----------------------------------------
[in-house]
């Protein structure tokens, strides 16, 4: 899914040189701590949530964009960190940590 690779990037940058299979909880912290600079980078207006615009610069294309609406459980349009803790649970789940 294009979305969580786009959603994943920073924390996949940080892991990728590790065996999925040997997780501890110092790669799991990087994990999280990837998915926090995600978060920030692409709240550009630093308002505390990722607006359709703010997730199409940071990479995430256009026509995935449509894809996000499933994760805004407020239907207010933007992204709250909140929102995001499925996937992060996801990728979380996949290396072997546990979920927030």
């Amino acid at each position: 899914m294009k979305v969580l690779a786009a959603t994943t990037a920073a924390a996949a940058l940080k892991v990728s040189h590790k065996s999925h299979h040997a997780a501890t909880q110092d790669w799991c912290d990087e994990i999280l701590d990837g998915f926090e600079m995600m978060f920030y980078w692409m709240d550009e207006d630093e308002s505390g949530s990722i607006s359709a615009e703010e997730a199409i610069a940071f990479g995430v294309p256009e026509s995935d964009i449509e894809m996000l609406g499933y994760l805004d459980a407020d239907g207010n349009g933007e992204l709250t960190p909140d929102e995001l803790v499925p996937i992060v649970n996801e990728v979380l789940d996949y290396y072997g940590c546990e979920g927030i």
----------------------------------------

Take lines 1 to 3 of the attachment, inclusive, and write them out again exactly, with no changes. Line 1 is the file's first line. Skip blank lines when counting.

[in-house]
């Protein structure tokens, strides 16, 4: 899914040189701590949530964009960190940590 690779990037940058299979909880912290600079980078207006615009610069294309609406459980349009803790649970789940 294009979305969580786009959603994943920073924390996949940080892991990728590790065996999925040997997780501890110092790669799991990087994990999280990837998915926090995600978060920030692409709240550009630093308002505390990722607006359709703010997730199409940071990479995430256009026509995935449509894809996000499933994760805004407020239907207010933007992204709250909140929102995001499925996937992060996801990728979380996949290396072997546990979920927030």
């Amino acid at each position: 899914m294009k979305v969580l690779a786009a959603t994943t990037a920073a924390a996949a940058l940080k892991v990728s040189h590790k065996s999925h299979h040997a997780a501890t909880q110092d790669w799991c912290d990087e994990i999280l701590d990837g998915f926090e600079m995600m978060f920030y980078w692409m709240d550009e207006d630093e308002s505390g949530s990722i607006s359709a615009e703010e997730a199409i610069a940071f990479g995430v294309p256009e026509s995935d964009i449509e894809m996000l609406g499933y994760l805004d459980a407020d239907g207010n349009g933007e992204l709250t960190p909140d929102e995001l803790v499925p996937i992060v649970n996801e990728v979380l789940d996949y290396y072997g940590c546990e979920g927030i």